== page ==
Complexity of exponentiation algorithm

Given double x and positive int y I need to find x^y assuming the input will not cause an overflow.

I came up with an algorithm that uses the following facts about x^y:

  1. x^y=(x^floor(y/2))^2 if y is even.
  2. x^y=x*(x^floor(y/2))^2 if y is odd.
  3. x^y=1 if y is 0

The implementation:

public static double power(double x, int y) {
    if(y==0)
      return 1;

    double z=power(x, y>>>1);
    z*=z;
    if((y&1)==1)
      z*=x;

    return z;
  }

I’m somewhat struggling with its complexity analysis. There’re log_2(y) recursion levels and no branching. At each level the algorithm squares z, the multiplication complexity is O(n^2) where n is the number of bits in z. We assume that no overflow can happen, hence n is at most half of that in the double type. Do I count this multiplication work as constant, which gives the algorithm’s complexity of O(log_2(y))?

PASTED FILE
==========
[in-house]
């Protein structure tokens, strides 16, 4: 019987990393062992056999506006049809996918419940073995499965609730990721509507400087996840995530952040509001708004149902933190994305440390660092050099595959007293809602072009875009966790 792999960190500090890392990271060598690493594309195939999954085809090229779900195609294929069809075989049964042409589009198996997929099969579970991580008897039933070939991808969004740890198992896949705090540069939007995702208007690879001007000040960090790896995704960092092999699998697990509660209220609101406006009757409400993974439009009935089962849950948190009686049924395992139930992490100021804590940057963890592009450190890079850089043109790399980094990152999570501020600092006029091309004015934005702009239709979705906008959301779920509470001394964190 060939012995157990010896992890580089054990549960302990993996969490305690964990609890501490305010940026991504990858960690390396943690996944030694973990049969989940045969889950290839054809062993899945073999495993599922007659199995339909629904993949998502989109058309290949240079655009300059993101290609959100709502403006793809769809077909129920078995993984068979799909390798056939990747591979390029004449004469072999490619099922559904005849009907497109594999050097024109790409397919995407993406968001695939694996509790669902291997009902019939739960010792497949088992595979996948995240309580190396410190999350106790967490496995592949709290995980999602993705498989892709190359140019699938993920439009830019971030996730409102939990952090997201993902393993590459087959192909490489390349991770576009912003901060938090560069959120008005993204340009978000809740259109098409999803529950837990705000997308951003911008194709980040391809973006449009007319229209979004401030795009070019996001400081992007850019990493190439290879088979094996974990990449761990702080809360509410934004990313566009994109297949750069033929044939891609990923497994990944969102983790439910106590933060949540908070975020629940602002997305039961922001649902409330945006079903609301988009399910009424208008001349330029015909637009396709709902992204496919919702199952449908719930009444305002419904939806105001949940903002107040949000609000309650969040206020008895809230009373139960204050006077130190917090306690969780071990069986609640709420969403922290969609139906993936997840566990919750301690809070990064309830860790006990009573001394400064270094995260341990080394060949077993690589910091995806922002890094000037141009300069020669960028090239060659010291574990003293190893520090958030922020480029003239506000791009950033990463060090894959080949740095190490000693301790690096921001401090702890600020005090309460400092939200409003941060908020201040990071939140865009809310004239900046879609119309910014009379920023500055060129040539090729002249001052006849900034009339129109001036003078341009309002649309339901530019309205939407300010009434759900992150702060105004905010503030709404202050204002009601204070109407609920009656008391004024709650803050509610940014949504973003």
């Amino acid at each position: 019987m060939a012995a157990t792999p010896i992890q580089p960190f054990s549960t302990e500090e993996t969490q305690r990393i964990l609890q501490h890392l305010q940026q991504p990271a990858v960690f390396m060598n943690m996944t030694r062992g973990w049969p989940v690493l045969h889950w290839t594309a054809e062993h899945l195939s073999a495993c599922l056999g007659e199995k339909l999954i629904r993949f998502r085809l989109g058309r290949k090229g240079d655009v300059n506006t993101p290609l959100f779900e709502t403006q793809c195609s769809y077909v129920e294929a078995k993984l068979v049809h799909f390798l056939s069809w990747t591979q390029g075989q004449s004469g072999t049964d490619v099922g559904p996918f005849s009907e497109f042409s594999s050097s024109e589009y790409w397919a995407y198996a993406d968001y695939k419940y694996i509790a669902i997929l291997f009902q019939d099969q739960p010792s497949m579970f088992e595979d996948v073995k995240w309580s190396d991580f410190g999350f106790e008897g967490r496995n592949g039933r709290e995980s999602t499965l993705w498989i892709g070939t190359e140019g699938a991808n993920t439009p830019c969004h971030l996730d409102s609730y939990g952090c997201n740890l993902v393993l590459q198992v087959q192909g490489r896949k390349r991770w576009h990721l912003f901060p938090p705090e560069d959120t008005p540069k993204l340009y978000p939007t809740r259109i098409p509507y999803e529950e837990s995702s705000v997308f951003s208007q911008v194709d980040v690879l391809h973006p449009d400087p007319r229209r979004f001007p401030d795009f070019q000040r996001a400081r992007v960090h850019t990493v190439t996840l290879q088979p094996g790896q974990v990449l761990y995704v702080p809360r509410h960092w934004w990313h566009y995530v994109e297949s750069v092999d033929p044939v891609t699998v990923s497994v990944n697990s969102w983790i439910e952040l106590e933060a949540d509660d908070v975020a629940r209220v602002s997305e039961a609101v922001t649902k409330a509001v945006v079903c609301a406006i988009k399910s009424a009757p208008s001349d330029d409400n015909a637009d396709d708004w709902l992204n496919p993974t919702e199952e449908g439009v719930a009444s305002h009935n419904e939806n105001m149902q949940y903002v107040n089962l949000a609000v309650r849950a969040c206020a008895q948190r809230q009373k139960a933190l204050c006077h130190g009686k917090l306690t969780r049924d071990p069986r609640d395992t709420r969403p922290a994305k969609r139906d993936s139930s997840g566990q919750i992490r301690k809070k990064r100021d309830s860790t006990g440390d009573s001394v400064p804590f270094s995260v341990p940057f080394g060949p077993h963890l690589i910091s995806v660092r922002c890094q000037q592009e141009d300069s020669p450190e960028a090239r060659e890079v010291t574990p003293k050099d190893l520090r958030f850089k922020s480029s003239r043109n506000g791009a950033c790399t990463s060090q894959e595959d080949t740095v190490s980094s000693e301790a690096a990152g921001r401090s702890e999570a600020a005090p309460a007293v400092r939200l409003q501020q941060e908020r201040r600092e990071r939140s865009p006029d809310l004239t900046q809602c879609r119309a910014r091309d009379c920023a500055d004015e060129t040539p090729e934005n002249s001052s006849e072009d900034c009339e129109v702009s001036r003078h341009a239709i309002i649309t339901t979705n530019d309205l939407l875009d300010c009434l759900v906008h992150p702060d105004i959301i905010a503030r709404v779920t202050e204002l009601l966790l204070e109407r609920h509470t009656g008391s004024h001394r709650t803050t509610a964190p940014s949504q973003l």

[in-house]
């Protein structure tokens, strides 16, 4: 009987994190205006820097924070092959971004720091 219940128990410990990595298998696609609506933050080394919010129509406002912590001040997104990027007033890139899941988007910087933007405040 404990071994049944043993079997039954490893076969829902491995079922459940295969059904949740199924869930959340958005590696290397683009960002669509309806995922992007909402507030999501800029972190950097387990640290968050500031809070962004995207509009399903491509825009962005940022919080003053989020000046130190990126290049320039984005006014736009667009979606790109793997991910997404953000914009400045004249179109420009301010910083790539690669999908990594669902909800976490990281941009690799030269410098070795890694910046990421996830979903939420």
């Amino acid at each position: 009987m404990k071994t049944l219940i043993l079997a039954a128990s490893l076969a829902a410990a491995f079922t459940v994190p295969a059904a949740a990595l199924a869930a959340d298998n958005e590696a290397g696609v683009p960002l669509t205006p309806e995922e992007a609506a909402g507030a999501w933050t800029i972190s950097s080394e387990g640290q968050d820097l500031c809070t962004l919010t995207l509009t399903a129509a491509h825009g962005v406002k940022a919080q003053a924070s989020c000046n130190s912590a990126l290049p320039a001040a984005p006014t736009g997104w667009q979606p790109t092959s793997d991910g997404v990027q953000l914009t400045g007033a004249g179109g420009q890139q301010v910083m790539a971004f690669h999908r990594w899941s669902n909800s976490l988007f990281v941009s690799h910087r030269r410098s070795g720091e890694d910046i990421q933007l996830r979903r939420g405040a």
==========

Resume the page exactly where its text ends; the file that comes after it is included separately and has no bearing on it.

Answer

Yes the algorithm is in fact called binary exponentiation and the complexity of it is log_2(y)as you mentioned. Multiplication of two numbers will usually be considered O(1) unless the number can be arbitrarily large (also called BigInt). This is because the number of bits of a number are always constant.

Note

Also, although not entirely related to the question, I saw that you mentioned multiplication complexity is O(n) for number of n bits. This is not true. The normal way of multiplying number is actually O(n^2). But in fact we can do better than that with some fast multiplication algorithm. But that’s beyond the scope of this question.